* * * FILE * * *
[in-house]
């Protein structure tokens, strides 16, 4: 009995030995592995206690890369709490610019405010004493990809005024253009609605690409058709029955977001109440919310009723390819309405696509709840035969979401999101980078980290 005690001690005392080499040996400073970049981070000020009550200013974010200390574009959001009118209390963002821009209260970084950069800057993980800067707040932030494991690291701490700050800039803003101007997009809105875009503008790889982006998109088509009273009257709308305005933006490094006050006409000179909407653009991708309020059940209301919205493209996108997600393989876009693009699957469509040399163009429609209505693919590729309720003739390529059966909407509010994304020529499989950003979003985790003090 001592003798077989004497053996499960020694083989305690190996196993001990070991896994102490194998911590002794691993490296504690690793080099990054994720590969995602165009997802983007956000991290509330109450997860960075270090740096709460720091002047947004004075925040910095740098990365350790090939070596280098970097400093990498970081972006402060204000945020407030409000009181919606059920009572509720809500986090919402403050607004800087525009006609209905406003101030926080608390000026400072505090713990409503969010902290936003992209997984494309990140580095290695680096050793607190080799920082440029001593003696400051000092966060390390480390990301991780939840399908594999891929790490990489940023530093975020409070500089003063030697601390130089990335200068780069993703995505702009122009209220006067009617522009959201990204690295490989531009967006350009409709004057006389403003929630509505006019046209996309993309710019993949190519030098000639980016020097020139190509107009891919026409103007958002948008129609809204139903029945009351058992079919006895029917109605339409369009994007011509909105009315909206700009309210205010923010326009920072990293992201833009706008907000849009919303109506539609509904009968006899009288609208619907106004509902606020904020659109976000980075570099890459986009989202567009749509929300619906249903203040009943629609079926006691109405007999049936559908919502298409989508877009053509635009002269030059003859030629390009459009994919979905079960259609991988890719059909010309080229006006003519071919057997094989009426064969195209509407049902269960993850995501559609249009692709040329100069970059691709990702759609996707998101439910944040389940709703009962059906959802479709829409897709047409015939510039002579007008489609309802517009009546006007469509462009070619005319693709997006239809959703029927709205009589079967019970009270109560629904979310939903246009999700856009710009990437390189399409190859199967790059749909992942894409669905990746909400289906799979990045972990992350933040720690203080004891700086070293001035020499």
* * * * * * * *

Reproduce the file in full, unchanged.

[in-house]
């Protein structure tokens, strides 16, 4: 009995030995592995206690890369709490610019405010004493990809005024253009609605690409058709029955977001109440919310009723390819309405696509709840035969979401999101980078980290 005690001690005392080499040996400073970049981070000020009550200013974010200390574009959001009118209390963002821009209260970084950069800057993980800067707040932030494991690291701490700050800039803003101007997009809105875009503008790889982006998109088509009273009257709308305005933006490094006050006409000179909407653009991708309020059940209301919205493209996108997600393989876009693009699957469509040399163009429609209505693919590729309720003739390529059966909407509010994304020529499989950003979003985790003090 001592003798077989004497053996499960020694083989305690190996196993001990070991896994102490194998911590002794691993490296504690690793080099990054994720590969995602165009997802983007956000991290509330109450997860960075270090740096709460720091002047947004004075925040910095740098990365350790090939070596280098970097400093990498970081972006402060204000945020407030409000009181919606059920009572509720809500986090919402403050607004800087525009006609209905406003101030926080608390000026400072505090713990409503969010902290936003992209997984494309990140580095290695680096050793607190080799920082440029001593003696400051000092966060390390480390990301991780939840399908594999891929790490990489940023530093975020409070500089003063030697601390130089990335200068780069993703995505702009122009209220006067009617522009959201990204690295490989531009967006350009409709004057006389403003929630509505006019046209996309993309710019993949190519030098000639980016020097020139190509107009891919026409103007958002948008129609809204139903029945009351058992079919006895029917109605339409369009994007011509909105009315909206700009309210205010923010326009920072990293992201833009706008907000849009919303109506539609509904009968006899009288609208619907106004509902606020904020659109976000980075570099890459986009989202567009749509929300619906249903203040009943629609079926006691109405007999049936559908919502298409989508877009053509635009002269030059003859030629390009459009994919979905079960259609991988890719059909010309080229006006003519071919057997094989009426064969195209509407049902269960993850995501559609249009692709040329100069970059691709990702759609996707998101439910944040389940709703009962059906959802479709829409897709047409015939510039002579007008489609309802517009009546006007469509462009070619005319693709997006239809959703029927709205009589079967019970009270109560629904979310939903246009999700856009710009990437390189399409190859199967790059749909992942894409669905990746909400289906799979990045972990992350933040720690203080004891700086070293001035020499």